Co-pyrolysis of rice husk and plastic wastes: liquid optimization through response surface methodology

Research output: Chapter in Book/Report/Conference proceedingConference contributionpeer-review


In the near future it is predictable that fossil fuels will continue to have the greatest contribution to energy production. Today’s energy needs account for almost 85% from fossil fuels, including coal, oil and natural gas. As a result, the increasing need to find alternative fuels, together with aiming to reduce the negative environmental impact of wastes accumulation has led to the idea of studying the thermochemical conversion of biomass in the presence of plastic wastes. The increasing amount of these wastes found in Portugal as well as in EU countries encourages scientific community to develop and implement new projects on this subject. For this purpose, co-pyrolysis of rice husk (RH) and polyethylene (PE) waste was performed aiming at liquid fuel production as well as the production of valuable chemicals raw materials. The overall process of rice production generates rice husk and straw wastes and also plastic bags used to transport seeds, fertilizers and plastics bags used for rice packaging. Plastic wastes usually end-up in landfills, because their amount of dirt and dust do not allow them to be recycled. Thus, the main objective of this work is to study the energetic and organic valorisation of rice production main wastes by co-pyrolysis to produce bio-fuels to substitute fossil fuels and electricity consumption during rice milling processes. Thus, the use of fossil fuels will decrease, together with CO2 emissions, due to the use of biomass wastes. Plastic and biomass pyrolysis has been studied by several authors, however the information about co-pyrolysis of biomass and plastic wastes blends is limited. Co-pyrolysis of rice husk and PE bring new challenges, especially due to the high silica contents of rice husks. On the other hand the presence of PE may favour biomass conversion, as PE is easily transformed into liquids by pyrolysis, which increases heat and mass transfer in the reaction medium. The work done aimed to study the effect of experimental conditions to optimize liquid products yields and properties to allow its use as fuels. A set of experimental runs was conducted to define the waste blend to be used in the process. Response surface methodology (RSM) was employed in the definition of the operational conditions (reaction temperature, initial pressure and reaction time) that maximize liquid production. Regression analyses of experimental data were performed according to RSM. In addition, this methodology not only allowed defining which operation condition affected more liquid yield but also reduced the experimental effort to be undertaken. Experimental apparatus used was composed by 1 liter capacity batch reactor of Hastelloy C276 built by Parr Instruments. According to accumulated knowledge and experimental constrains of reactor, the range of operational conditions studied were: 350-430 ºC for reaction temperature, initial pressure from 2 to10 bar and reaction time varied between 10 and 60 minutes. This study also discusses the viability of using pyrolysis technology applied to these wastes, the effect of operation conditions on products yields and composition as well as the possible synergetic effects that may occur during the pyrolysis of these wastes.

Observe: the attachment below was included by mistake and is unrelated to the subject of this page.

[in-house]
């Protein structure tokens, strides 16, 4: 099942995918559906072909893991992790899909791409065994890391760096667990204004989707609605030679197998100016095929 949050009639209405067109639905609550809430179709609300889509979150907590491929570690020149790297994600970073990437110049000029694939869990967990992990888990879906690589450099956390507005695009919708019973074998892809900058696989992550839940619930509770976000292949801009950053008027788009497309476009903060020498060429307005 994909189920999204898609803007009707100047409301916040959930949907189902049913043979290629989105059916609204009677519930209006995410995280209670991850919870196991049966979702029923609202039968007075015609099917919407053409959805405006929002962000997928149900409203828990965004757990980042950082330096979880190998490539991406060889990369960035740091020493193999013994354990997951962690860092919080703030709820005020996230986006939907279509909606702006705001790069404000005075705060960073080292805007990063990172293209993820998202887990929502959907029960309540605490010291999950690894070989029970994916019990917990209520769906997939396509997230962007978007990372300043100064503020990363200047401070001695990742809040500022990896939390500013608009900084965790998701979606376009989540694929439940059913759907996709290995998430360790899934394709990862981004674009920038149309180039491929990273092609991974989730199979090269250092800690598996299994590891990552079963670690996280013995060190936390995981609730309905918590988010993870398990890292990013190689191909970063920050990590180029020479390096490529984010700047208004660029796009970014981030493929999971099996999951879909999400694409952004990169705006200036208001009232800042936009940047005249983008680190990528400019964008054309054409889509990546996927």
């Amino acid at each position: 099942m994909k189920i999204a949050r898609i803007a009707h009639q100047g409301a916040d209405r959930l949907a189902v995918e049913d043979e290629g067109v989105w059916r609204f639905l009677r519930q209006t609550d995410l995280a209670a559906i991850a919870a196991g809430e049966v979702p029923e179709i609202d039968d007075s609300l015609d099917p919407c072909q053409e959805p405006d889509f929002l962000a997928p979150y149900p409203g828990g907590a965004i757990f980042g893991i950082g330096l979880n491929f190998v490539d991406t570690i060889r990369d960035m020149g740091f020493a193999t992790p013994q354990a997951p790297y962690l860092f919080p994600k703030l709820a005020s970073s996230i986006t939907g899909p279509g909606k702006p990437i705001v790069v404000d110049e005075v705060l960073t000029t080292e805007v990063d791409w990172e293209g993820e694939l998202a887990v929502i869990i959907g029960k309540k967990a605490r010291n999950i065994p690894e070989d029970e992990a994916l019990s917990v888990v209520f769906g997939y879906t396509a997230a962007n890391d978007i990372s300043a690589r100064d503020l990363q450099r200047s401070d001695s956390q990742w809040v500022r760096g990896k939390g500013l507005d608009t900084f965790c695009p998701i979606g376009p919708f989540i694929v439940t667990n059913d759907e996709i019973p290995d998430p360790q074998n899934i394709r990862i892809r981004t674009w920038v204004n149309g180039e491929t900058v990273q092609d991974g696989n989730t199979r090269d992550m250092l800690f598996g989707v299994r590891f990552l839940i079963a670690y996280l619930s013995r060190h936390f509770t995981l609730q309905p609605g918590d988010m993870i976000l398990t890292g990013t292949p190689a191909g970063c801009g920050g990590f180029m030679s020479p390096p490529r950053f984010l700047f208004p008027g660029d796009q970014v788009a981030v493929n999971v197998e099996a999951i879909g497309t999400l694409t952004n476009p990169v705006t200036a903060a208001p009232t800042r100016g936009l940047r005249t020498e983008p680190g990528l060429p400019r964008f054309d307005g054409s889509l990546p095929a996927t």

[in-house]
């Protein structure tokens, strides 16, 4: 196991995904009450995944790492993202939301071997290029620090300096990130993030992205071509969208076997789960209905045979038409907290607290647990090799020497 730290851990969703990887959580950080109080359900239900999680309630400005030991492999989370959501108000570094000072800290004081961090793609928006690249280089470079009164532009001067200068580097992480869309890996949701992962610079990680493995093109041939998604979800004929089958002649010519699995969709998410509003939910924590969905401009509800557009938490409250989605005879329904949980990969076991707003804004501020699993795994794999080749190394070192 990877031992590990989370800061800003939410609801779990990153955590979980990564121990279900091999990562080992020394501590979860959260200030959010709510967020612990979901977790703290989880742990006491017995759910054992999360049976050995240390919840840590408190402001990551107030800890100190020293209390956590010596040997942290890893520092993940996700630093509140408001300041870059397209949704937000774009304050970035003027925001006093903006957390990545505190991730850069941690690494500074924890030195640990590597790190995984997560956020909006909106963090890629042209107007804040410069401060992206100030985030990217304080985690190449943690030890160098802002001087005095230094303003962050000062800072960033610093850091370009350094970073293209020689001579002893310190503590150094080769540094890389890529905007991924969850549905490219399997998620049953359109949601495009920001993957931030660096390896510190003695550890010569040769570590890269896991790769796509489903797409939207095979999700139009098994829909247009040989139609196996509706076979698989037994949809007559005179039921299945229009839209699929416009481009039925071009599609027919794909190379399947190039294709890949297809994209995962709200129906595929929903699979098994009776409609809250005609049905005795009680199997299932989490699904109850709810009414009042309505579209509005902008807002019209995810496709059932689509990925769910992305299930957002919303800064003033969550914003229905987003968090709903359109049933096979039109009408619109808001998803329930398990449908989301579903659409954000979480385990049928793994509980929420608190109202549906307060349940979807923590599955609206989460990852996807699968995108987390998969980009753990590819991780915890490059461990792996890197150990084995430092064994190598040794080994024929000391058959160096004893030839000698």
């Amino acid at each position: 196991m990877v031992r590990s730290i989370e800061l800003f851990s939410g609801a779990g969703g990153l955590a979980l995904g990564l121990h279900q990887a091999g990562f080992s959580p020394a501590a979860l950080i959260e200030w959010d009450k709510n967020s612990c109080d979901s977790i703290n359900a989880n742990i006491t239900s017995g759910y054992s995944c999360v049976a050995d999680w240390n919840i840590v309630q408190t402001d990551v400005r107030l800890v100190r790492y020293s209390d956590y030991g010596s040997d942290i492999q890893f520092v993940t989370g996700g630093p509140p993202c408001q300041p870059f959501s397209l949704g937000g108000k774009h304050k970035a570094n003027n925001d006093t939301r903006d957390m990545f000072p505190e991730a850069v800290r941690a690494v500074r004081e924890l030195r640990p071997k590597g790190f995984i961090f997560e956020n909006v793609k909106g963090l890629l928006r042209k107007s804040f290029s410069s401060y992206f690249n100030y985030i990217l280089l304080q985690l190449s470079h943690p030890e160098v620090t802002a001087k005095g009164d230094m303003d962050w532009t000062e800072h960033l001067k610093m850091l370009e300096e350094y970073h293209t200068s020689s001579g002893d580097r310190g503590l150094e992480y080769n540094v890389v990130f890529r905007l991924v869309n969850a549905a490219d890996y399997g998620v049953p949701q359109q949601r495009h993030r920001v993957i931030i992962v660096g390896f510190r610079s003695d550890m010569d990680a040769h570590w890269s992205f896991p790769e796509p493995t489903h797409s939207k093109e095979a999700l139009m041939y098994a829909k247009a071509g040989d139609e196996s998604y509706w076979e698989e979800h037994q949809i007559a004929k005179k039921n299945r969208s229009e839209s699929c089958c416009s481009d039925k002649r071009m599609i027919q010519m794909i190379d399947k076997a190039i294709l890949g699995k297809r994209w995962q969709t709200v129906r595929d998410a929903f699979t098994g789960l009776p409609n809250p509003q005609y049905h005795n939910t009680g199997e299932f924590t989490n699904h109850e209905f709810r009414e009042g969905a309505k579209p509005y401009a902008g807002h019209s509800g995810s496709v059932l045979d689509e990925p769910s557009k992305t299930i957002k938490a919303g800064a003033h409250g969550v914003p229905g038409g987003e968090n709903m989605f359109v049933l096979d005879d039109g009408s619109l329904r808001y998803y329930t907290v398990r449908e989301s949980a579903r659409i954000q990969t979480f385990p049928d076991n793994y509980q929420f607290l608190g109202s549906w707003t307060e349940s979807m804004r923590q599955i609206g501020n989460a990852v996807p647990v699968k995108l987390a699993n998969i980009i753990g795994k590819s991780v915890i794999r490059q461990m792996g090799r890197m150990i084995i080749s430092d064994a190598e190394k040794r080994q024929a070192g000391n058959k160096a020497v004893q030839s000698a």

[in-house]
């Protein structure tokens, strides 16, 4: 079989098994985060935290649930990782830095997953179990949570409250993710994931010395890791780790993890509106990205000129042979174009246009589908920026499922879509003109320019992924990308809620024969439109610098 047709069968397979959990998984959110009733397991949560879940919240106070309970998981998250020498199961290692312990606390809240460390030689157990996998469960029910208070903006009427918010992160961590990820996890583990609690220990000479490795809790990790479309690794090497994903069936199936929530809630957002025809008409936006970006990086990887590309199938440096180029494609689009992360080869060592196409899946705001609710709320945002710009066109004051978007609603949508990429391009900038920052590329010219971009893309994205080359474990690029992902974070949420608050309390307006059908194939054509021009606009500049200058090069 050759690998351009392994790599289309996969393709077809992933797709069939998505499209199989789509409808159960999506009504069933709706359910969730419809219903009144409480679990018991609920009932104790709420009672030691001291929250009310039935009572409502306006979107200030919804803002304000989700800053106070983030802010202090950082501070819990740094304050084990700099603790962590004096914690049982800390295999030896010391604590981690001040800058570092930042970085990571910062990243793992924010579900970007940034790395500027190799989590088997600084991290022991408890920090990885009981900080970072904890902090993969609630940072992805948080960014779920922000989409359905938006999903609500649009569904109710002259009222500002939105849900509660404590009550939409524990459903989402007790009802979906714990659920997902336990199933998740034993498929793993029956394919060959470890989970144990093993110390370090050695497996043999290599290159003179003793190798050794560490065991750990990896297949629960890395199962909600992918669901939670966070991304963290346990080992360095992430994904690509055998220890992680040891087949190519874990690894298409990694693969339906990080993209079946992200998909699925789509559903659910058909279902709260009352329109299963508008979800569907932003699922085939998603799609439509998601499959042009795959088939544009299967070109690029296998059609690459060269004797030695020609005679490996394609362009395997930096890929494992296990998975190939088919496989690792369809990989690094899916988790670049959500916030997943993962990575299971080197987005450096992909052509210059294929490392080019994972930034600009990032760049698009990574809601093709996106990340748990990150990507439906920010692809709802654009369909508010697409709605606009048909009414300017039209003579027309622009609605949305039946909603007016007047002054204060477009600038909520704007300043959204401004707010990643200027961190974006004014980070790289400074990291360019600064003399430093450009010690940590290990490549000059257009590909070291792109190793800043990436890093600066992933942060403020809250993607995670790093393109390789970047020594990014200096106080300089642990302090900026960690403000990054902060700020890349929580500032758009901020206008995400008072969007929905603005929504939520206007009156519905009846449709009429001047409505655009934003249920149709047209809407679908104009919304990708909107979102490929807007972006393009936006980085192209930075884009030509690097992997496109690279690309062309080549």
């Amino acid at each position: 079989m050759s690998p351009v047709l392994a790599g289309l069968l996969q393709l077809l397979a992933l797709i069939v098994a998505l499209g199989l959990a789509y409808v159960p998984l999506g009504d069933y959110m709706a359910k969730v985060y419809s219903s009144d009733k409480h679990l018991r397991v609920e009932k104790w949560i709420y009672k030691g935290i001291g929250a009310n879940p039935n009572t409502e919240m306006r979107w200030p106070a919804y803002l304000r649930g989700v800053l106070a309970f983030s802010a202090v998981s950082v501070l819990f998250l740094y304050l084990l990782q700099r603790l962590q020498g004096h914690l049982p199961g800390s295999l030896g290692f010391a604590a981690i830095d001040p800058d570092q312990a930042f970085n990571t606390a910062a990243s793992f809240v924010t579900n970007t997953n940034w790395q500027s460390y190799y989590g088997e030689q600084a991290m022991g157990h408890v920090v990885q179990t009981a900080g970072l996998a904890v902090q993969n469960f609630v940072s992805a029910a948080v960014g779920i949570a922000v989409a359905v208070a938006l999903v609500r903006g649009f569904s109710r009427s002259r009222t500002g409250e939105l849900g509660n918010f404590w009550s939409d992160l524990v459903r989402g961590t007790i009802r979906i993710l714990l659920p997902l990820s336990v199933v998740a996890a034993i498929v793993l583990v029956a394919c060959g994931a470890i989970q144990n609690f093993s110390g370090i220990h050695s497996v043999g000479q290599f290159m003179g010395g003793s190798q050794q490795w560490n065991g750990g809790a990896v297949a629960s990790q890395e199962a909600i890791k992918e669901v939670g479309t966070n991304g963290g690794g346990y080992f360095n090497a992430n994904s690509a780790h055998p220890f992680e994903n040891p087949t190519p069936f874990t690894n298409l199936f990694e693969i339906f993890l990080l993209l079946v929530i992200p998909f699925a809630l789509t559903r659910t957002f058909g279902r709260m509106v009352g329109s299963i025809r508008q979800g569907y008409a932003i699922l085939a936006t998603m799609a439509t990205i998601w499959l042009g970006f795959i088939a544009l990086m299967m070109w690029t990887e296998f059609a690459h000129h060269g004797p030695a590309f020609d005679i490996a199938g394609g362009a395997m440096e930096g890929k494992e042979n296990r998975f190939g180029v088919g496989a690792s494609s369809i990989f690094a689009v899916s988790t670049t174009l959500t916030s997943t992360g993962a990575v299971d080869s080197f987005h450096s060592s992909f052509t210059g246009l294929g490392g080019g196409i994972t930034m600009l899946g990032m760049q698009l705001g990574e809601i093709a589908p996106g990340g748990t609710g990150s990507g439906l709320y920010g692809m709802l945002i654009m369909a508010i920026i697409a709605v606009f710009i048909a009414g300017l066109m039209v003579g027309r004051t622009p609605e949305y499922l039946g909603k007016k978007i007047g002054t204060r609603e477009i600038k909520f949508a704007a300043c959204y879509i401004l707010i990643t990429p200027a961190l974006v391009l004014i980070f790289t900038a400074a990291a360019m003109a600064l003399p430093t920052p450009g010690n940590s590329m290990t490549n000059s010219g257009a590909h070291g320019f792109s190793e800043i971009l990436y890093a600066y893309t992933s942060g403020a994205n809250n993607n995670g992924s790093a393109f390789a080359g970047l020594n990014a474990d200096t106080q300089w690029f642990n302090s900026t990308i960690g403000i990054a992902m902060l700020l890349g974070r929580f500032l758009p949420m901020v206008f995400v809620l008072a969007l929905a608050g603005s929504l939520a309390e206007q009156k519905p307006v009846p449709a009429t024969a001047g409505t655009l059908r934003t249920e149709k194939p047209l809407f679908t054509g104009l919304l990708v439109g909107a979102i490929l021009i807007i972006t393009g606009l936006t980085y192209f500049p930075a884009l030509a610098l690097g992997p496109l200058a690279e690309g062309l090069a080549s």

Original languageUnknown
Title of host publicationInternational Conference on Clean Energy
Publication statusPublished - 1 Jan 2014
Event13th International Conference on Clean Energy (ICCE 2014), 8-12 June, Istanbul-Turkey -
Duration: 1 Jan 2014 → …


Conference13th International Conference on Clean Energy (ICCE 2014), 8-12 June, Istanbul-Turkey
Period1/01/14 → …

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